Other than that, the Astros were wholly unspectacular. Williams pitched well enough to finally log his first win as an Astro, but his offense was helpless against left-hander Paul Maholm. The left-hander registered his first win of the season and his first career complete game and shutout.
Maholm yielded three hits -- two to Biggio and one borderline infield single to Humberto Quintero.
Garner, typically, didn't want to hand over too much credit to the opposition.
"I think it was more us," Garner said. "Obviously, [Maholm] pitched well and don't take anything away from a complete-game shutout, but we didn't do a very good job tonight."
A week ago, the Astros were congratulating themselves for climbing to the .500 mark after beginning the season so poorly.
After Tuesday's loss, the Astros again fell under .500, dropping their fourth straight game to drop 9-10 on the season. They're also 0-4 against a Pirates club that hasn't sniffed a winning season in a decade-and-a-half.
"We couldn't mount anything," Garner said. "I don't know if 'mad' is the right word. We're just better than that. These guys are 4-0 against us. What have we scored, two runs [at] most in a game? Their pitching's not that good. They've pitched pretty good. It's just not that good."
But it was good enough to beat the Astros' hitting, a shabby effort overshadowed only by a subpar defensive showing. In the first frame, Jack Wilson knocked a double to right, but that ball may have been caught had Jason Lane taken his first step back instead of forward.
With Wilson on second, Jason Bay hit a deep fly ball to straightaway center, one that was considered by Garner as catchable until it bounced off Chris Burke's glove. The run-scoring play was ruled a double. Garner begs to differ.
"Burke should have caught that ball in center field," Garner said. "No way that should have been ruled a hit. It's a play that needs to be caught. It's a play he can make. We gave them a run right there."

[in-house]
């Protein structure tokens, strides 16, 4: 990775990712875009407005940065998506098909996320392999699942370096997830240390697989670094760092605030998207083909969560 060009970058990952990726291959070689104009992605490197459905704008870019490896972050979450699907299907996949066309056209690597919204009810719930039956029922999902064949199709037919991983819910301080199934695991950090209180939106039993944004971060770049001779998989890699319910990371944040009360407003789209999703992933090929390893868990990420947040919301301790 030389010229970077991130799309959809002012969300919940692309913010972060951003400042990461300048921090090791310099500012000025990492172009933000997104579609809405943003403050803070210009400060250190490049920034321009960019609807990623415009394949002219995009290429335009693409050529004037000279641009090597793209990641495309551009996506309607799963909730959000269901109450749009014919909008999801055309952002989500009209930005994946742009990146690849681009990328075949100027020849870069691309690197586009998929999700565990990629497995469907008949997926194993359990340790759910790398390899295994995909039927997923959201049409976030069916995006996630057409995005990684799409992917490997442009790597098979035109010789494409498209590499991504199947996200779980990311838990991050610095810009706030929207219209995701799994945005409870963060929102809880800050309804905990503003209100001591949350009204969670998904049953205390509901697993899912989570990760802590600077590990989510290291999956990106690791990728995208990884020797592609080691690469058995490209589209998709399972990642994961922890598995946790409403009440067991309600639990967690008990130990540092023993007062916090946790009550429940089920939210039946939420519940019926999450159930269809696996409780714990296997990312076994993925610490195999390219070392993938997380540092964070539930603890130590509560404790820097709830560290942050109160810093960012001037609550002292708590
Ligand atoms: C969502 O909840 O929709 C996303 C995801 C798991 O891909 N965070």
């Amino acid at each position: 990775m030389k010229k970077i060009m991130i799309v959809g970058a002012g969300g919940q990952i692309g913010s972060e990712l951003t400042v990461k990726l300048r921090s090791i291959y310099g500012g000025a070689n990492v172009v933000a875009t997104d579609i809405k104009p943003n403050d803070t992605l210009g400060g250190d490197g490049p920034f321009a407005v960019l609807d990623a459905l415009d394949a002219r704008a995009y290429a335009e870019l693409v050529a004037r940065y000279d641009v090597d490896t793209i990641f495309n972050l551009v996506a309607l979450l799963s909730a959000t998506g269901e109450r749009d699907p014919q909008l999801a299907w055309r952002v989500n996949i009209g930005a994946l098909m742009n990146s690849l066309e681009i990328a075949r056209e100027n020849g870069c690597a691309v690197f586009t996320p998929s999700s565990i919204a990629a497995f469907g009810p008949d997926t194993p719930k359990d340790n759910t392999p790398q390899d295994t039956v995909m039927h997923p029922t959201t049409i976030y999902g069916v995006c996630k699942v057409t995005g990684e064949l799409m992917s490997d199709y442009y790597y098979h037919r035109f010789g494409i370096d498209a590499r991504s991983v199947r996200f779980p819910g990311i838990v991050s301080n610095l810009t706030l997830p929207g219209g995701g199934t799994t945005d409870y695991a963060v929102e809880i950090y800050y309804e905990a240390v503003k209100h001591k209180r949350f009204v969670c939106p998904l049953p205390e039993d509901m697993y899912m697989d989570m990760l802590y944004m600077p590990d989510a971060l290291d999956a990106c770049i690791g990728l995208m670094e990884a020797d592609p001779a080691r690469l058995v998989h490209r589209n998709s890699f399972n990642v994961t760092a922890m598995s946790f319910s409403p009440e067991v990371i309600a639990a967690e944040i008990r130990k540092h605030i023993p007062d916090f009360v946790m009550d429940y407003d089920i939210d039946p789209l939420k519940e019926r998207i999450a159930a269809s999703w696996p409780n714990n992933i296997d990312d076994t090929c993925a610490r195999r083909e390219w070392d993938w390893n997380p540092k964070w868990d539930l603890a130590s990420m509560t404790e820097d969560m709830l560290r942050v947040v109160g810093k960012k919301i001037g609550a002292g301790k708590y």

Williams yielded a solo homer to Ronny Paulino in the second and an RBI single to Bay in the third, but Williams did not allow a baserunner in three of his final four frames.
"Believe it or not, I felt like I was in a rhythm the whole game," Williams said. "The first run was kind of fluke deal. The home run was a chest-high pitch and he did a good job getting on top of it.
"Jack Wilson led off the inning with a double that was a pretty good pitch, one I wanted to throw. Not a whole lot you can do in those situations. I felt like with a little change of luck it could have been 0-0 after seven."
Said Garner: "I thought Woody did a nice job tonight. He mixed his pitches well and did a nice job. He should have given up only two runs. We gave them a run and we should make those plays, too. Nice rhythm, worked fast. It's the old adage -- work fast, throw strikes, change speeds."
The Astros did their best to make sure this was a quick one. They didn't have a runner in scoring position throughout the entire one-hour, 57-minute affair.
Biggio's first hit was negated when he was erased on a double play, and his second hit in the fourth went for naught when he was stranded in between first and second on a botched hit-and-run play after Burke swung and missed.
"Nine times out of 10, when you don't put it in play, that guy's out," Biggio said. "That's the way it goes. We tried to make something happen, it just didn't work out."
The Astros were hoping to gain some ground during their extended four-city, nine-game road trip, but after Tuesday's loss, they're 3-4 with two games left before heading home. They'd prefer not to leave the Steel City in an 0-6 hole versus the Bucs to start the season.
"You've got to forget about it," Biggio said. "Obviously, the three games at home [versus Pittsburgh] we didn't play very well, at all. Today, we just didn't hit. We didn't make any plays when we needed to. We just need to play a little bit better the last two games we've got here."